The Presiding Bishop of the Episcopal Church made her first visit to Pittsburgh on November 2, preaching, baptizing, and presiding at Calvary Episcopal Church’s 11 a.m. All Saint’s Day Eucharist.
Bishop Katharine Jefferts Schori also took questions during an afternoon “conversation” with parishioners from around the diocese.
Both events drew large crowds. Over 640 people attending the 11 a.m. Eucharist, well above the 250 or so that usually attend the service. Calvary’s Associate Rector, the Rev. Leslie Reimer, likened the attendance to "a Christmas or Easter service."
About 350 people jammed the front pews of Calvary for the afternoon session, in which a very relaxed Presiding Bishop walked among the congregation while answering a wide range of questions. Applause, and occasionally laughter, punctuated many of her replies.
The tone of the questions ranged from the weighty matters of theology and ecclesiology, to the personal, to the whimsical, or so it was perceived when one person asked “Who has what power to do what in the Episcopal Church?”
Much of the discussion was devoted to conflicts within in the Anglican Communion, the Episcopal Church, and the Diocese of Pittsburgh. Bishop Jefferts Schori answered every question presented to her, starting with nearly two dozen questions submitted in advance by those attending and read by a moderator – the questions were read as written with no editing – and then opening the floor for another half-dozen impromptu queries.
Click the play button for audio of the Presiding Bishop’s Q&A session. Courtesy of Calvary Church
Speaking with reporters immediately before the session, the Presiding Bishop called the recent attempt by many to “realign” the Pittsburgh diocese as “tragic.” She said there is no avenue for ecumenical relations with them because they are regarded as “former members of the Episcopal Church.” She said “we don’t recognize that there is any diocese of the Southern Cone in the United States.”
Neither does Jefferts Schori see a prolonged battle over the use of the same name claimed by both sides. “I don’t think in a couple of years there will be two Episcopal Dioceses of Pittsburgh. I don’t think there are two now” she said to applause during the public forum.
Those that have attempted to leave will always be welcomed back, she said, and that current tensions will settle or resolve themselves “within a few years.”
At several points Jefferts Schori expressed public confidence in the Standing Committee’s work at reorganizing the diocese as a local effort.
“I’m here to help, or to stand back, as you see fit,” she told Standing Committee President James Simons in a private meeting.
The Presiding Bishop lavished praise on her host, Calvary Church, saying it already has played "a significant role in offering an alternative view” to what the former leaders of the diocese had to offer.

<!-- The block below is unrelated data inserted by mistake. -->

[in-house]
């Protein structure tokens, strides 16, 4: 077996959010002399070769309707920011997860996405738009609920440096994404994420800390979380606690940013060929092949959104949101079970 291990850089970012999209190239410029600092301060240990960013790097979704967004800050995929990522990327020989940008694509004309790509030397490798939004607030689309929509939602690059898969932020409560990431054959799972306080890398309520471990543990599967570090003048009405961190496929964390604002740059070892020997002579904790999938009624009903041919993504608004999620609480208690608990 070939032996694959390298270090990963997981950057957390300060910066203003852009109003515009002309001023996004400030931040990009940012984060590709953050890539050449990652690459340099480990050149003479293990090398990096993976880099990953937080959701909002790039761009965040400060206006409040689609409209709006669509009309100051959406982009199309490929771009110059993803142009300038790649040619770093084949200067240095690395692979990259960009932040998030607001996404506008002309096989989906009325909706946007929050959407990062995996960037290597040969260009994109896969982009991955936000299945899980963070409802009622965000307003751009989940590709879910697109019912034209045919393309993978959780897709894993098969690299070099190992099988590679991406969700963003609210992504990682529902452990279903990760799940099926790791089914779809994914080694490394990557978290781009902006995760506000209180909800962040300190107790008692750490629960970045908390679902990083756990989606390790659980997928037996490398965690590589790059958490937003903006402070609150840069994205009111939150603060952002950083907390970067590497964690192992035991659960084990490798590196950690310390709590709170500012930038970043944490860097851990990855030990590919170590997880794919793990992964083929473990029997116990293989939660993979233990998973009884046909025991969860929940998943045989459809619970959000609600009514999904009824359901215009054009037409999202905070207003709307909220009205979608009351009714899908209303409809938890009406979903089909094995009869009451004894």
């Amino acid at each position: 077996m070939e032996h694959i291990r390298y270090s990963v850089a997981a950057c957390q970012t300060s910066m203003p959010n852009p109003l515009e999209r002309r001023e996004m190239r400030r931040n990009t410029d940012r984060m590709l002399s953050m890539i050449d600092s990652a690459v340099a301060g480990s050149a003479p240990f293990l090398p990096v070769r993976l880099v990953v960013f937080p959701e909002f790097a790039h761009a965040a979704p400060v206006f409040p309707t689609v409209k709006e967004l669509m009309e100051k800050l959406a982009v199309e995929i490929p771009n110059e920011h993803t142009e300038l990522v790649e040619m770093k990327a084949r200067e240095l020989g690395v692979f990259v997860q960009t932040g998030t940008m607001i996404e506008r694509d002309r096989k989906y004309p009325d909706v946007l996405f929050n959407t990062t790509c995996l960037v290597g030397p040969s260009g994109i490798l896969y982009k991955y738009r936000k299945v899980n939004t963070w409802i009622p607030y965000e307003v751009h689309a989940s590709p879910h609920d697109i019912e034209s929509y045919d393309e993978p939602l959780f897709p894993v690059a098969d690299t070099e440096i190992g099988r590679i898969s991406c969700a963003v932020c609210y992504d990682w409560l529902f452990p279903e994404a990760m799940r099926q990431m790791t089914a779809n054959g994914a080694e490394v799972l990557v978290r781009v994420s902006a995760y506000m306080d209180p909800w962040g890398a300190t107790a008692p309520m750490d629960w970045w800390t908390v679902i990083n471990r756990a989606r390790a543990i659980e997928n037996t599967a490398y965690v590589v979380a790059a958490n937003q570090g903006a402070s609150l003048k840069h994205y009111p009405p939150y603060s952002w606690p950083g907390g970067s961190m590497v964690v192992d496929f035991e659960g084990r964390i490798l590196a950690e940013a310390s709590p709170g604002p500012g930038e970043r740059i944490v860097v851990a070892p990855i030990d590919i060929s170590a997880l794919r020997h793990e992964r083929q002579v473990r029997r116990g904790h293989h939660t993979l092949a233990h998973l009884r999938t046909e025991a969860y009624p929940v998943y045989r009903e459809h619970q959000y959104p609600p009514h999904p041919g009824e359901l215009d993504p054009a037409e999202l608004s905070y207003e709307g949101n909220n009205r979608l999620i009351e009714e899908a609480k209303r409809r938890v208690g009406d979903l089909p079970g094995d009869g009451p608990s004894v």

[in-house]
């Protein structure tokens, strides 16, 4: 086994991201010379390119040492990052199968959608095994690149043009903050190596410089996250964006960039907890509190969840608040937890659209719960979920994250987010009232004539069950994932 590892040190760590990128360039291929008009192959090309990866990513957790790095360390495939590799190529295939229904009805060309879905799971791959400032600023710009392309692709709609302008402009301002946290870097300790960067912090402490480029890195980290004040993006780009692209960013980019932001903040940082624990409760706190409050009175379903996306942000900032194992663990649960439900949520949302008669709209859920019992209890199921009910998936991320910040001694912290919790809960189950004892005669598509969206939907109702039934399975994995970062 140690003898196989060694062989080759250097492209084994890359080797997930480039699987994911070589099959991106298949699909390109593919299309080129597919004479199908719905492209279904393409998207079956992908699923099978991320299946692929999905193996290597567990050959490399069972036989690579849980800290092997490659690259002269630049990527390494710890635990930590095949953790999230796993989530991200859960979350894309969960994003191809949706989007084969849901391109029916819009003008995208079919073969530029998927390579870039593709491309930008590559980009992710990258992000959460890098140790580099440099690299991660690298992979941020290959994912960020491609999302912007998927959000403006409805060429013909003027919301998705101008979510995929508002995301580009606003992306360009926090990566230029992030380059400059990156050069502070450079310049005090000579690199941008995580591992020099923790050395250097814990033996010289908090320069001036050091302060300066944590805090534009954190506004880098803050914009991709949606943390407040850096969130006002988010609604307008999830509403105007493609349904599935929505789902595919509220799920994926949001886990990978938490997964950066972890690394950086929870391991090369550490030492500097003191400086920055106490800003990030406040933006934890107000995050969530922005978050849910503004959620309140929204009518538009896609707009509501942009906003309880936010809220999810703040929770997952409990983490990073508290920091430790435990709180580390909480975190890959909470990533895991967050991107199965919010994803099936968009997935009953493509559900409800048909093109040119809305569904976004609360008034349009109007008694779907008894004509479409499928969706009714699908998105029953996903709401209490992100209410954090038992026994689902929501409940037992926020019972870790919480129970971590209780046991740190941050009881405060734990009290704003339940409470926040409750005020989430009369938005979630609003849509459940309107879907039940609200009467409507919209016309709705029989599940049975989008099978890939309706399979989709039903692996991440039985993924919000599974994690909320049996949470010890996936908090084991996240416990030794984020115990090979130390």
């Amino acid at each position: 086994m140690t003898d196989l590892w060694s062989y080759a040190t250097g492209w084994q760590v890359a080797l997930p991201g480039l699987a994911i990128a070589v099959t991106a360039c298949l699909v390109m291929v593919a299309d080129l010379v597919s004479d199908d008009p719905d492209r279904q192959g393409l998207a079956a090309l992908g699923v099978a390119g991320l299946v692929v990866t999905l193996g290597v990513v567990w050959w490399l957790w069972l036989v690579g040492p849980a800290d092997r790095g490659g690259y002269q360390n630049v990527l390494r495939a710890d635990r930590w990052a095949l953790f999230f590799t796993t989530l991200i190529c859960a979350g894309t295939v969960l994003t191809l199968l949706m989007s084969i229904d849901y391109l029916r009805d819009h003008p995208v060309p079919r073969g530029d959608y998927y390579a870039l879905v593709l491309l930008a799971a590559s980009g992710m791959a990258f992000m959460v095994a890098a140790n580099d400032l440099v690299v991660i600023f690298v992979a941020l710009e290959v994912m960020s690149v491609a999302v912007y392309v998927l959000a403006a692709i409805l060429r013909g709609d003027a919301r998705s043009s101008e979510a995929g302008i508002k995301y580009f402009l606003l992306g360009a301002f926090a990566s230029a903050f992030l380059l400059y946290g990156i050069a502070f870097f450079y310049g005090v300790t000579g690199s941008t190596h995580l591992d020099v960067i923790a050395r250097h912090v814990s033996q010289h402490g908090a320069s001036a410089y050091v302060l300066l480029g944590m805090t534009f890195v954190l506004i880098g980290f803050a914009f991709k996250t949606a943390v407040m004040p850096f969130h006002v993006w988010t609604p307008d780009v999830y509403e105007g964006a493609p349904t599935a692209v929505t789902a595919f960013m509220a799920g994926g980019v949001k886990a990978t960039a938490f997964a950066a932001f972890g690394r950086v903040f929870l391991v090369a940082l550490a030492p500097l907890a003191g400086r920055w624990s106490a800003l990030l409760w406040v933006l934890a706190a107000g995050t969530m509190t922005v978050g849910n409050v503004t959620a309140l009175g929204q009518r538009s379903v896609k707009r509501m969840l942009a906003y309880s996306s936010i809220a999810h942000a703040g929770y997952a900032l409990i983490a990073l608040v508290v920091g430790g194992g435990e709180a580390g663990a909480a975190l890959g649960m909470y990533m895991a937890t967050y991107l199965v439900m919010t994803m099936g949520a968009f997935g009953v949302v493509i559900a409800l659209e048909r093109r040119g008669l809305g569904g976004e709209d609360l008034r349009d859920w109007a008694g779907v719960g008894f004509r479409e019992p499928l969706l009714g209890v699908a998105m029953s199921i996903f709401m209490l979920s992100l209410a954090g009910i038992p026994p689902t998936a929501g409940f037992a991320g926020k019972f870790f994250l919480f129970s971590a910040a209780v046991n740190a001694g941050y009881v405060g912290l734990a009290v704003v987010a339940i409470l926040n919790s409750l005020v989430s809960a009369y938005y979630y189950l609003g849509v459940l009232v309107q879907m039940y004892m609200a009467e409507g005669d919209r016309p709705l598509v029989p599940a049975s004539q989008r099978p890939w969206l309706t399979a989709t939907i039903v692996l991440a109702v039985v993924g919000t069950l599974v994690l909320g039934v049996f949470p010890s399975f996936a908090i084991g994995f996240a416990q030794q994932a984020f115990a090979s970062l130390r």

Asked about her intentions to file lawsuits to reclaim property, the Presiding Bishop explained the church’s position that all property is held in trust for the larger church.
“The Episcopal Church as a whole has assisted dioceses when some have attempted to remove property and assets from the diocese. We will continue to do that,” she said, calling it a “fiduciary and moral responsibility."
Standing Committee President Simons has called litigation at this time a “distraction and not in the best interest of this diocese,” saying that reorganizing the diocese and the pastoral care of its members are a priority.
At three times during her visit – first during her sermon, then twice during the afternoon discussion – Bishop Jefferts Schori addressed an issue that has brought scorn from without and concern from within: the role of Jesus as Savior.
As one questioner put it, “If Christ is not the only means of salvation, as I have read you’ve said, then what are the means of salvation that are more perfect and complete than Jesus Christ?”
“That’s not what I’ve said!” the Bishop replied without hesitating.
“Most Christians understand that Jesus died for the whole world. That’s certainly what I understand,” she continued, but that our Scriptures reveal that God also made promises to the Jewish people. "Those promises were not broken by Jesus’ life, death and resurrection."
“I also see that God made promises to Hagar and Ishmael, who Muslims claim as their ancestor. I don’t think God broke those promises when Jesus came among us." Similarly, the Presiding Bishop pointed to evidence of holiness in other religions and among non-believers. “It’s really God’s problem to figure out how to deal with that," she said to a mix of laughter and applause. "My problem is to be the best Christian I can be and to share what I know of the power of Jesus in my own life."
When asked how to counteract vicious attacks personally or against the Episcopal Church, Jefferts Schori in turn asked, “Do you know who you are?” She said the defense comes in being able to stand up and say with certainty what you believe.
On a personal note, the Presiding Bishop says she maintains her own spiritual life by adhering to rules she has set for herself, by regularly seeing her spiritual director, and by running, "a time of quiet and solitude." Jefferts Schori says she prays in many ways, and preaching "is a central part of my prayer discipline. I’ll have to find something else when I’m not preaching so often."
For additional information, see Episcopal Life Online’s "All involved in Pittsburgh split are saints, Presiding Bishop tells Pittsburgh Episcopalians"